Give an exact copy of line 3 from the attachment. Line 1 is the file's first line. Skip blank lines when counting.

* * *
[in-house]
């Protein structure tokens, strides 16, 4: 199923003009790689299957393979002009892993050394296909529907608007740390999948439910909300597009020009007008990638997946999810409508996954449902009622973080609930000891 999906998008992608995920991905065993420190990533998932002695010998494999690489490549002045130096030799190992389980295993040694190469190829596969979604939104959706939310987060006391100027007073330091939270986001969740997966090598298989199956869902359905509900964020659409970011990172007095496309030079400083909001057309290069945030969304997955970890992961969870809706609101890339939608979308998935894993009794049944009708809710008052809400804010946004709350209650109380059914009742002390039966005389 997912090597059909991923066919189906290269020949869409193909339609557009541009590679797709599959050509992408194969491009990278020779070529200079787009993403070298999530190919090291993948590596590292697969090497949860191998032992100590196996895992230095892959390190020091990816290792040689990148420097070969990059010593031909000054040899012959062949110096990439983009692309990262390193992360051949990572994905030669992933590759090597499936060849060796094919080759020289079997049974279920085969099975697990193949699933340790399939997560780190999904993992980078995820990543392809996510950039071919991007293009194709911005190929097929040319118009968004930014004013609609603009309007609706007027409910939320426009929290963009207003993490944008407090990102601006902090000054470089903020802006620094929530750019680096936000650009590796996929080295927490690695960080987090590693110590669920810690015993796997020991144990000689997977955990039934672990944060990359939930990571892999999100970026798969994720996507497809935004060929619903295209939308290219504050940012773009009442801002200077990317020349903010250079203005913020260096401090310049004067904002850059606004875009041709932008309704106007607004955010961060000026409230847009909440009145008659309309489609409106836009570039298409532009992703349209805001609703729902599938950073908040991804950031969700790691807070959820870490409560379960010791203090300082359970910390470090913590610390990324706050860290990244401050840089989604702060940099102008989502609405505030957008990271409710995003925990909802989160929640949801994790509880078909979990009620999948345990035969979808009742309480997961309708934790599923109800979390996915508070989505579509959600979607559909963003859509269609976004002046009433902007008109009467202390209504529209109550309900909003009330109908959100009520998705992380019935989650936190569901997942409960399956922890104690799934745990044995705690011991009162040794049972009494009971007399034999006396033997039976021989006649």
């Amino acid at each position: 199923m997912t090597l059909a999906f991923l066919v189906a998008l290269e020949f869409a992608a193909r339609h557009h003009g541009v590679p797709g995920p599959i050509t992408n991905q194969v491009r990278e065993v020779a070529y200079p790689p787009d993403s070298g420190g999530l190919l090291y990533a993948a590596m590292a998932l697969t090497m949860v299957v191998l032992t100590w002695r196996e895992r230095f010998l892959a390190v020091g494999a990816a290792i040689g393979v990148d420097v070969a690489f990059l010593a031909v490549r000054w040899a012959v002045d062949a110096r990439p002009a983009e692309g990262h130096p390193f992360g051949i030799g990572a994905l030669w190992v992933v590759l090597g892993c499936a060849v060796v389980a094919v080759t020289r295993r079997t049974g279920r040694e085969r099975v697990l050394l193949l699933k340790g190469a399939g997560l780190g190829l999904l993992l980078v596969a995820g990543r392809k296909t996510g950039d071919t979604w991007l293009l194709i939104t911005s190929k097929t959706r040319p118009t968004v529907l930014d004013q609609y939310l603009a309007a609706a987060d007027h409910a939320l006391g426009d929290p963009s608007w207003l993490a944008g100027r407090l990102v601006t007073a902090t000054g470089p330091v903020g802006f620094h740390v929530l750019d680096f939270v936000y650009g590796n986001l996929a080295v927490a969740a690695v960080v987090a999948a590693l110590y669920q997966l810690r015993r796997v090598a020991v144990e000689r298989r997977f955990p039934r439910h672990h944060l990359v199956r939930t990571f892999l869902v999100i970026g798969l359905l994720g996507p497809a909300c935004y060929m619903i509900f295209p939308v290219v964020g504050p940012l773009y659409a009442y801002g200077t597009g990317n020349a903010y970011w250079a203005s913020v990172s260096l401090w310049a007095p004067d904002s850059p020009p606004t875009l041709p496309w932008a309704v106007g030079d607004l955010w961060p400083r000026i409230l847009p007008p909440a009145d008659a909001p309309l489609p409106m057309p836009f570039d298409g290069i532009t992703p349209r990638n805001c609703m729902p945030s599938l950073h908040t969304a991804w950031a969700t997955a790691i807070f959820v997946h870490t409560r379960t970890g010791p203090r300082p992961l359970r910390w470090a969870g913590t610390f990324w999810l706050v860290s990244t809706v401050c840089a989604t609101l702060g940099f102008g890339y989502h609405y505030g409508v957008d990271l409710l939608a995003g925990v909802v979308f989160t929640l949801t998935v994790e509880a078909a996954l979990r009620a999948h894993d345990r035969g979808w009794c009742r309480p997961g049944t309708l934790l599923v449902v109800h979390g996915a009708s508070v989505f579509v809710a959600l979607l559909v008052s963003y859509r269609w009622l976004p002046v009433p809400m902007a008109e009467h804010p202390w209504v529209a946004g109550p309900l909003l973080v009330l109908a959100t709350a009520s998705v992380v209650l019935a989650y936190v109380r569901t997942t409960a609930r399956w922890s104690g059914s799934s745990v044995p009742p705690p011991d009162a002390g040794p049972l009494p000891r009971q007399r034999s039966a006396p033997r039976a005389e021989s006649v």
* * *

């Amino acid at each position: 199923m997912t090597l059909a999906f991923l066919v189906a998008l290269e020949f869409a992608a193909r339609h557009h003009g541009v590679p797709g995920p599959i050509t992408n991905q194969v491009r990278e065993v020779a070529y200079p790689p787009d993403s070298g420190g999530l190919l090291y990533a993948a590596m590292a998932l697969t090497m949860v299957v191998l032992t100590w002695r196996e895992r230095f010998l892959a390190v020091g494999a990816a290792i040689g393979v990148d420097v070969a690489f990059l010593a031909v490549r000054w040899a012959v002045d062949a110096r990439p002009a983009e692309g990262h130096p390193f992360g051949i030799g990572a994905l030669w190992v992933v590759l090597g892993c499936a060849v060796v389980a094919v080759t020289r295993r079997t049974g279920r040694e085969r099975v697990l050394l193949l699933k340790g190469a399939g997560l780190g190829l999904l993992l980078v596969a995820g990543r392809k296909t996510g950039d071919t979604w991007l293009l194709i939104t911005s190929k097929t959706r040319p118009t968004v529907l930014d004013q609609y939310l603009a309007a609706a987060d007027h409910a939320l006391g426009d929290p963009s608007w207003l993490a944008g100027r407090l990102v601006t007073a902090t000054g470089p330091v903020g802006f620094h740390v929530l750019d680096f939270v936000y650009g590796n986001l996929a080295v927490a969740a690695v960080v987090a999948a590693l110590y669920q997966l810690r015993r796997v090598a020991v144990e000689r298989r997977f955990p039934r439910h672990h944060l990359v199956r939930t990571f892999l869902v999100i970026g798969l359905l994720g996507p497809a909300c935004y060929m619903i509900f295209p939308v290219v964020g504050p940012l773009y659409a009442y801002g200077t597009g990317n020349a903010y970011w250079a203005s913020v990172s260096l401090w310049a007095p004067d904002s850059p020009p606004t875009l041709p496309w932008a309704v106007g030079d607004l955010w961060p400083r000026i409230l847009p007008p909440a009145d008659a909001p309309l489609p409106m057309p836009f570039d298409g290069i532009t992703p349209r990638n805001c609703m729902p945030s599938l950073h908040t969304a991804w950031a969700t997955a790691i807070f959820v997946h870490t409560r379960t970890g010791p203090r300082p992961l359970r910390w470090a969870g913590t610390f990324w999810l706050v860290s990244t809706v401050c840089a989604t609101l702060g940099f102008g890339y989502h609405y505030g409508v957008d990271l409710l939608a995003g925990v909802v979308f989160t929640l949801t998935v994790e509880a078909a996954l979990r009620a999948h894993d345990r035969g979808w009794c009742r309480p997961g049944t309708l934790l599923v449902v109800h979390g996915a009708s508070v989505f579509v809710a959600l979607l559909v008052s963003y859509r269609w009622l976004p002046v009433p809400m902007a008109e009467h804010p202390w209504v529209a946004g109550p309900l909003l973080v009330l109908a959100t709350a009520s998705v992380v209650l019935a989650y936190v109380r569901t997942t409960a609930r399956w922890s104690g059914s799934s745990v044995p009742p705690p011991d009162a002390g040794p049972l009494p000891r009971q007399r034999s039966a006396p033997r039976a005389e021989s006649v």